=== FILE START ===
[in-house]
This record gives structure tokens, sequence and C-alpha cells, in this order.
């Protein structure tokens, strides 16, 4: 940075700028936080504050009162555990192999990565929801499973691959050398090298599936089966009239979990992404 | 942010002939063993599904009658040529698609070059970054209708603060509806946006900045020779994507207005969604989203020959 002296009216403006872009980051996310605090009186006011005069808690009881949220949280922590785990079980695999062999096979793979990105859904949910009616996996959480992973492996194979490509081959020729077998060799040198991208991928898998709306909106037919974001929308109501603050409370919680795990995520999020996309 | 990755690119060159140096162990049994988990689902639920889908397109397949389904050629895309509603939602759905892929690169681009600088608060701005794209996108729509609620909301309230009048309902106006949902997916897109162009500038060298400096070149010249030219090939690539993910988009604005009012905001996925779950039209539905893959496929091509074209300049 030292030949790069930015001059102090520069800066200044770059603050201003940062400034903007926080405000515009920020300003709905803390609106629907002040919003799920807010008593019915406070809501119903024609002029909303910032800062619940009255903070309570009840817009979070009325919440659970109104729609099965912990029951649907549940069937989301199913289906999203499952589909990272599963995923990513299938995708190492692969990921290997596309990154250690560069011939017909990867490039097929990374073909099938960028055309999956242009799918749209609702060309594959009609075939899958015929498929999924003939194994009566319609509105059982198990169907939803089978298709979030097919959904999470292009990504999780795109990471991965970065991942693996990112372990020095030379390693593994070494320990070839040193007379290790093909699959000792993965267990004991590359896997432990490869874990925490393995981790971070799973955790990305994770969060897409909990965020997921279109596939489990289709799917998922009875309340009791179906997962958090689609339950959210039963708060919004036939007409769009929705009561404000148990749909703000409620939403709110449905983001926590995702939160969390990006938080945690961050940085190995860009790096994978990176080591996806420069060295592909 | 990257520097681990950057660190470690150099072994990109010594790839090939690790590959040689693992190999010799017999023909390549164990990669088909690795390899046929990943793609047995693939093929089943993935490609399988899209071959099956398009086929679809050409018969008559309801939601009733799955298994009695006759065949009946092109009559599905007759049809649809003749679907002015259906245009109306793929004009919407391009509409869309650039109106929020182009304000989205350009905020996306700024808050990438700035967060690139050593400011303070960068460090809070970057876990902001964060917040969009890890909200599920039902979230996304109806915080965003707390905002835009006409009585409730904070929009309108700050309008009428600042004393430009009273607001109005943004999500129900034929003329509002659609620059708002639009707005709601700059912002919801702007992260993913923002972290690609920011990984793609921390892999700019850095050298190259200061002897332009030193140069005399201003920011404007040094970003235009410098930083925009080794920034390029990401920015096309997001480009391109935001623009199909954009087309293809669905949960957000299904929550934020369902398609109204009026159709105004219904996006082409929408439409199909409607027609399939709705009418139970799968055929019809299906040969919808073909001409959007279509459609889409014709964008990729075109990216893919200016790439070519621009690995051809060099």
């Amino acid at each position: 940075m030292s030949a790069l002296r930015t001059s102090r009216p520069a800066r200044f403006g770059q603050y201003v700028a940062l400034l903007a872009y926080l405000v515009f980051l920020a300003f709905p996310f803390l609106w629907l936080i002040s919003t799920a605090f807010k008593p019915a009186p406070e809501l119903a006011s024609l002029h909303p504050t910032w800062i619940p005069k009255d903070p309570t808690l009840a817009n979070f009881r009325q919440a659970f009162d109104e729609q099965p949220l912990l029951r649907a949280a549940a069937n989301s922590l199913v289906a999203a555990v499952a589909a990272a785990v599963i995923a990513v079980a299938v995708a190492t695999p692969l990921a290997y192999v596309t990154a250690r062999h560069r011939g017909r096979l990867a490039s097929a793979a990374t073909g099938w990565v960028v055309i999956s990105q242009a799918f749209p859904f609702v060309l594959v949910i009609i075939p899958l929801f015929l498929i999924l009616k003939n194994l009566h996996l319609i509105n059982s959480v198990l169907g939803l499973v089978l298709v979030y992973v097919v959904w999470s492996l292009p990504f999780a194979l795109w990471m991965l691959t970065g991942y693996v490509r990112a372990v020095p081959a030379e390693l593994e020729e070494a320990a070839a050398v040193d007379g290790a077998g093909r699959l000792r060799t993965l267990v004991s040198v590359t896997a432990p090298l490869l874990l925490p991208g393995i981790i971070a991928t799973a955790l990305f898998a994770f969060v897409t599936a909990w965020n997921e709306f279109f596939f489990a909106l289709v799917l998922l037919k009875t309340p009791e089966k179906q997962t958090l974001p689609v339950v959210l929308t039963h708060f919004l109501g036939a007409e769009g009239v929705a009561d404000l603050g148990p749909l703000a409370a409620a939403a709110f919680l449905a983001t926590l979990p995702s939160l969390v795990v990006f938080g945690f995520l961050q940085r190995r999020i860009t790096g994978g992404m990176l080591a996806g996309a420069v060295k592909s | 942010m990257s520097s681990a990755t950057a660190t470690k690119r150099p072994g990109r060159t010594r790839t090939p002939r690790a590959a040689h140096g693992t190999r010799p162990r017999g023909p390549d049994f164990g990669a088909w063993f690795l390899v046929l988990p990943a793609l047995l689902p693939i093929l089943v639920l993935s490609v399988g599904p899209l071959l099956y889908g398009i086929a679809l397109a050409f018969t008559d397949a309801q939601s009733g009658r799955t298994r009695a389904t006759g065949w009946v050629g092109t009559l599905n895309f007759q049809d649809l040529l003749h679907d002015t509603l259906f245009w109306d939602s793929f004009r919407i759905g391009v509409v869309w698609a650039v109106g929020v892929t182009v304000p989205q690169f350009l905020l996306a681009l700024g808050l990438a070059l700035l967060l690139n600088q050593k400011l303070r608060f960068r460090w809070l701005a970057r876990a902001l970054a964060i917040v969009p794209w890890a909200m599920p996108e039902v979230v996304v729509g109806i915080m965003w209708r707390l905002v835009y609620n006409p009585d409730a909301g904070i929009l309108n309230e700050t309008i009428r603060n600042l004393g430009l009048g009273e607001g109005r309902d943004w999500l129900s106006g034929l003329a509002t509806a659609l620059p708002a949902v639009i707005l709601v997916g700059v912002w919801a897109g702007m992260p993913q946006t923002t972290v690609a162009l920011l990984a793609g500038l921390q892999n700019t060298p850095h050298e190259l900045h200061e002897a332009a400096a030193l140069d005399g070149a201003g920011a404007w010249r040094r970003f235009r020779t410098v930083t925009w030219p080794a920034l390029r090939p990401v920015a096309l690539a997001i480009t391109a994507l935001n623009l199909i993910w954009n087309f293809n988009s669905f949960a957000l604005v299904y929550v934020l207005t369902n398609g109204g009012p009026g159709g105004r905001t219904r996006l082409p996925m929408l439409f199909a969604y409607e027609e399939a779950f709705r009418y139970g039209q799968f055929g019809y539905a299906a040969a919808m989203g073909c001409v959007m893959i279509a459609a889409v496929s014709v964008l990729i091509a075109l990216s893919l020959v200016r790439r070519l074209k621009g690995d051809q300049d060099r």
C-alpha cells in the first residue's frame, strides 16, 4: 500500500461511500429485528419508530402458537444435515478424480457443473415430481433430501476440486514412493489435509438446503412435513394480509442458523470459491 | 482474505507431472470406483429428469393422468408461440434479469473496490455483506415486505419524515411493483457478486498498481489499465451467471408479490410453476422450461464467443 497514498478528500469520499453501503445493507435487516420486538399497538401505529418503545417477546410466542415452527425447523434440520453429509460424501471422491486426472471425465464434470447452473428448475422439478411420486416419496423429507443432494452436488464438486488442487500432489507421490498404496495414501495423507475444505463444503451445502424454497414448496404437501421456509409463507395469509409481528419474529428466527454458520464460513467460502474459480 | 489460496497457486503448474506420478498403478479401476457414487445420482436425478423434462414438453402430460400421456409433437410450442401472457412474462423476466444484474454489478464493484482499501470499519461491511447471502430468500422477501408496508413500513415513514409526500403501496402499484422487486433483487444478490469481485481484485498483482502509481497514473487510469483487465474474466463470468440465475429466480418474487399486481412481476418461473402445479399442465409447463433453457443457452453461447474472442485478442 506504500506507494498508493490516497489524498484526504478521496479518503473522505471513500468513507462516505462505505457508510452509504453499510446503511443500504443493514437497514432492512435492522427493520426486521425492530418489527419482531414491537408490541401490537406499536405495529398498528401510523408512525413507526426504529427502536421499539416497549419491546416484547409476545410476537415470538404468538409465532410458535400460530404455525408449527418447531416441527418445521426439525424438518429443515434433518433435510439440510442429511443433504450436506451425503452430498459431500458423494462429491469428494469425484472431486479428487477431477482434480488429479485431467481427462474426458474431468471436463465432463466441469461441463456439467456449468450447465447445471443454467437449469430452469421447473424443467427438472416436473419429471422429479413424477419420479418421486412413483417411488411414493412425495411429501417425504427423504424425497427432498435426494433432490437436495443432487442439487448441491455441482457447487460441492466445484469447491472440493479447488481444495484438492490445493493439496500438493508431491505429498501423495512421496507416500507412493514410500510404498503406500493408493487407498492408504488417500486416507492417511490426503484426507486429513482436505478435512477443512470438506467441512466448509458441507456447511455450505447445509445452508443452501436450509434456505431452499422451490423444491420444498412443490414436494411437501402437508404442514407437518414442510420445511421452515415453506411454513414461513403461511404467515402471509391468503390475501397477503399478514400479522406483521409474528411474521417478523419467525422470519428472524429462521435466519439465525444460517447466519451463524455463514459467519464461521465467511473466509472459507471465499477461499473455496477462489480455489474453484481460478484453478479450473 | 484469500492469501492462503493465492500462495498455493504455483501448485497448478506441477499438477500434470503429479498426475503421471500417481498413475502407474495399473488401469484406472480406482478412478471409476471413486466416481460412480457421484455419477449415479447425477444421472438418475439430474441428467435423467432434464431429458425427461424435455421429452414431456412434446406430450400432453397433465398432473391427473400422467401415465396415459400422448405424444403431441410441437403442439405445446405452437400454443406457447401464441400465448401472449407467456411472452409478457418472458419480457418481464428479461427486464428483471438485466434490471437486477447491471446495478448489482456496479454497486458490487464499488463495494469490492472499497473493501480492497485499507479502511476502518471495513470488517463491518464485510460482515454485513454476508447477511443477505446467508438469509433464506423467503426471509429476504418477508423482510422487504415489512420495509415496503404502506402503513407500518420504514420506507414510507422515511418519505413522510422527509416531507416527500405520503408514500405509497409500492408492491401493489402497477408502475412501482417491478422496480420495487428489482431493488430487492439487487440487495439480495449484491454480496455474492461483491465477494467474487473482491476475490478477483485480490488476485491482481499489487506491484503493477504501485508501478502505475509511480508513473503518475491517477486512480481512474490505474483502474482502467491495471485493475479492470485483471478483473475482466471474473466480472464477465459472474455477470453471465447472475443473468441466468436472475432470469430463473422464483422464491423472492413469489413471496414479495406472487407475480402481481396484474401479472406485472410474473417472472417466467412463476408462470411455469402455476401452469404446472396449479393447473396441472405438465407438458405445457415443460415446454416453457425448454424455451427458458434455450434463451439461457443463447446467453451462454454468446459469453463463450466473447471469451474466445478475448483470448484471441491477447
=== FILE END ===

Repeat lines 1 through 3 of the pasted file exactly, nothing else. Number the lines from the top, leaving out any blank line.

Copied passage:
[in-house]
This record gives structure tokens, sequence and C-alpha cells, in this order.
């Protein structure tokens, strides 16, 4: 940075700028936080504050009162555990192999990565929801499973691959050398090298599936089966009239979990992404 | 942010002939063993599904009658040529698609070059970054209708603060509806946006900045020779994507207005969604989203020959 002296009216403006872009980051996310605090009186006011005069808690009881949220949280922590785990079980695999062999096979793979990105859904949910009616996996959480992973492996194979490509081959020729077998060799040198991208991928898998709306909106037919974001929308109501603050409370919680795990995520999020996309 | 990755690119060159140096162990049994988990689902639920889908397109397949389904050629895309509603939602759905892929690169681009600088608060701005794209996108729509609620909301309230009048309902106006949902997916897109162009500038060298400096070149010249030219090939690539993910988009604005009012905001996925779950039209539905893959496929091509074209300049 030292030949790069930015001059102090520069800066200044770059603050201003940062400034903007926080405000515009920020300003709905803390609106629907002040919003799920807010008593019915406070809501119903024609002029909303910032800062619940009255903070309570009840817009979070009325919440659970109104729609099965912990029951649907549940069937989301199913289906999203499952589909990272599963995923990513299938995708190492692969990921290997596309990154250690560069011939017909990867490039097929990374073909099938960028055309999956242009799918749209609702060309594959009609075939899958015929498929999924003939194994009566319609509105059982198990169907939803089978298709979030097919959904999470292009990504999780795109990471991965970065991942693996990112372990020095030379390693593994070494320990070839040193007379290790093909699959000792993965267990004991590359896997432990490869874990925490393995981790971070799973955790990305994770969060897409909990965020997921279109596939489990289709799917998922009875309340009791179906997962958090689609339950959210039963708060919004036939007409769009929705009561404000148990749909703000409620939403709110449905983001926590995702939160969390990006938080945690961050940085190995860009790096994978990176080591996806420069060295592909 | 990257520097681990950057660190470690150099072994990109010594790839090939690790590959040689693992190999010799017999023909390549164990990669088909690795390899046929990943793609047995693939093929089943993935490609399988899209071959099956398009086929679809050409018969008559309801939601009733799955298994009695006759065949009946092109009559599905007759049809649809003749679907002015259906245009109306793929004009919407391009509409869309650039109106929020182009304000989205350009905020996306700024808050990438700035967060690139050593400011303070960068460090809070970057876990902001964060917040969009890890909200599920039902979230996304109806915080965003707390905002835009006409009585409730904070929009309108700050309008009428600042004393430009009273607001109005943004999500129900034929003329509002659609620059708002639009707005709601700059912002919801702007992260993913923002972290690609920011990984793609921390892999700019850095050298190259200061002897332009030193140069005399201003920011404007040094970003235009410098930083925009080794920034390029990401920015096309997001480009391109935001623009199909954009087309293809669905949960957000299904929550934020369902398609109204009026159709105004219904996006082409929408439409199909409607027609399939709705009418139970799968055929019809299906040969919808073909001409959007279509459609889409014709964008990729075109990216893919200016790439070519621009690995051809060099």